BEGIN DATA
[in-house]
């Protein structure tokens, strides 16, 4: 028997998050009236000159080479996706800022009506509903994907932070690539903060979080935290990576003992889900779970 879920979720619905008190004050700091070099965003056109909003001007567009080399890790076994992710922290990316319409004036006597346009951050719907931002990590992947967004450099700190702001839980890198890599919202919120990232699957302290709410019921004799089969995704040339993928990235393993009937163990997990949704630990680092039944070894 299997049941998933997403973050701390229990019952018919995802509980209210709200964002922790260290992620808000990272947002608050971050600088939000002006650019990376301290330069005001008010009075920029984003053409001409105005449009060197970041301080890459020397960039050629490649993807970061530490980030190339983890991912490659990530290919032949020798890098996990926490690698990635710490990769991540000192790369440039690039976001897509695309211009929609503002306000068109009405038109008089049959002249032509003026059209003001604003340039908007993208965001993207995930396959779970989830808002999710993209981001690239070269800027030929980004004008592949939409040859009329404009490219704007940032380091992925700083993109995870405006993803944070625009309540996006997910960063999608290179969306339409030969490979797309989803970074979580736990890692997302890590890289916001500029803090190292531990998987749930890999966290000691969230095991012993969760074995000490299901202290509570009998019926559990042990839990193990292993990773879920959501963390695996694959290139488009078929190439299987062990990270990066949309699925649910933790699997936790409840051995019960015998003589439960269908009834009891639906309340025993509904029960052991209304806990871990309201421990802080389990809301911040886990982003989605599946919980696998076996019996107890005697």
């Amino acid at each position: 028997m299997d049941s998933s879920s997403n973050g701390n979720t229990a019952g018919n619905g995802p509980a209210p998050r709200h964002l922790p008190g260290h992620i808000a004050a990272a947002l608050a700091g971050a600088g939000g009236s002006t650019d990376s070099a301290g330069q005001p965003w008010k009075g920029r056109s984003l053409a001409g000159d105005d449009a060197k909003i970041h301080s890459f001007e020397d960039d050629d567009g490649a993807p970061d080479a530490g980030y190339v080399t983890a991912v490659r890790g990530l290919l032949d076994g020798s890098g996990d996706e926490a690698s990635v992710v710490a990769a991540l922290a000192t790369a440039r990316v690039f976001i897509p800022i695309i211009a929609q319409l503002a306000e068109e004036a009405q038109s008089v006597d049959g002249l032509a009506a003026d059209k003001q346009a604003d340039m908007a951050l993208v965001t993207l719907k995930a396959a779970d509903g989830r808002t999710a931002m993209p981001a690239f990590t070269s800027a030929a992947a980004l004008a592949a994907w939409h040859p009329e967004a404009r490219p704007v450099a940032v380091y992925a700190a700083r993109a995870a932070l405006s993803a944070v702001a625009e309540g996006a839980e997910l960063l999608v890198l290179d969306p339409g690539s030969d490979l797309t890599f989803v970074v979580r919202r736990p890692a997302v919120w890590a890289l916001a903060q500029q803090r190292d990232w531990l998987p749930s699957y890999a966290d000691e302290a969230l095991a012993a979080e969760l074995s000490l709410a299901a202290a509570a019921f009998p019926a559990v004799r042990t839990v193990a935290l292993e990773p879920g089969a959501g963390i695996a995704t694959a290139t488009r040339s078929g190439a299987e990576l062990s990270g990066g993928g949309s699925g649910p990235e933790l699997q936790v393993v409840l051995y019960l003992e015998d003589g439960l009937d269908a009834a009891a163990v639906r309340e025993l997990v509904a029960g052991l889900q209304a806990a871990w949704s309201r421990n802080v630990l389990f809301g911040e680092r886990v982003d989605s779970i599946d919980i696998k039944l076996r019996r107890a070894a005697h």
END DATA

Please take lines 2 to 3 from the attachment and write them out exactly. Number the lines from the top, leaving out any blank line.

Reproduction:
């Protein structure tokens, strides 16, 4: 028997998050009236000159080479996706800022009506509903994907932070690539903060979080935290990576003992889900779970 879920979720619905008190004050700091070099965003056109909003001007567009080399890790076994992710922290990316319409004036006597346009951050719907931002990590992947967004450099700190702001839980890198890599919202919120990232699957302290709410019921004799089969995704040339993928990235393993009937163990997990949704630990680092039944070894 299997049941998933997403973050701390229990019952018919995802509980209210709200964002922790260290992620808000990272947002608050971050600088939000002006650019990376301290330069005001008010009075920029984003053409001409105005449009060197970041301080890459020397960039050629490649993807970061530490980030190339983890991912490659990530290919032949020798890098996990926490690698990635710490990769991540000192790369440039690039976001897509695309211009929609503002306000068109009405038109008089049959002249032509003026059209003001604003340039908007993208965001993207995930396959779970989830808002999710993209981001690239070269800027030929980004004008592949939409040859009329404009490219704007940032380091992925700083993109995870405006993803944070625009309540996006997910960063999608290179969306339409030969490979797309989803970074979580736990890692997302890590890289916001500029803090190292531990998987749930890999966290000691969230095991012993969760074995000490299901202290509570009998019926559990042990839990193990292993990773879920959501963390695996694959290139488009078929190439299987062990990270990066949309699925649910933790699997936790409840051995019960015998003589439960269908009834009891639906309340025993509904029960052991209304806990871990309201421990802080389990809301911040886990982003989605599946919980696998076996019996107890005697």
């Amino acid at each position: 028997m299997d049941s998933s879920s997403n973050g701390n979720t229990a019952g018919n619905g995802p509980a209210p998050r709200h964002l922790p008190g260290h992620i808000a004050a990272a947002l608050a700091g971050a600088g939000g009236s002006t650019d990376s070099a301290g330069q005001p965003w008010k009075g920029r056109s984003l053409a001409g000159d105005d449009a060197k909003i970041h301080s890459f001007e020397d960039d050629d567009g490649a993807p970061d080479a530490g980030y190339v080399t983890a991912v490659r890790g990530l290919l032949d076994g020798s890098g996990d996706e926490a690698s990635v992710v710490a990769a991540l922290a000192t790369a440039r990316v690039f976001i897509p800022i695309i211009a929609q319409l503002a306000e068109e004036a009405q038109s008089v006597d049959g002249l032509a009506a003026d059209k003001q346009a604003d340039m908007a951050l993208v965001t993207l719907k995930a396959a779970d509903g989830r808002t999710a931002m993209p981001a690239f990590t070269s800027a030929a992947a980004l004008a592949a994907w939409h040859p009329e967004a404009r490219p704007v450099a940032v380091y992925a700190a700083r993109a995870a932070l405006s993803a944070v702001a625009e309540g996006a839980e997910l960063l999608v890198l290179d969306p339409g690539s030969d490979l797309t890599f989803v970074v979580r919202r736990p890692a997302v919120w890590a890289l916001a903060q500029q803090r190292d990232w531990l998987p749930s699957y890999a966290d000691e302290a969230l095991a012993a979080e969760l074995s000490l709410a299901a202290a509570a019921f009998p019926a559990v004799r042990t839990v193990a935290l292993e990773p879920g089969a959501g963390i695996a995704t694959a290139t488009r040339s078929g190439a299987e990576l062990s990270g990066g993928g949309s699925g649910p990235e933790l699997q936790v393993v409840l051995y019960l003992e015998d003589g439960l009937d269908a009834a009891a163990v639906r309340e025993l997990v509904a029960g052991l889900q209304a806990a871990w949704s309201r421990n802080v630990l389990f809301g911040e680092r886990v982003d989605s779970i599946d919980i696998k039944l076996r019996r107890a070894a005697h």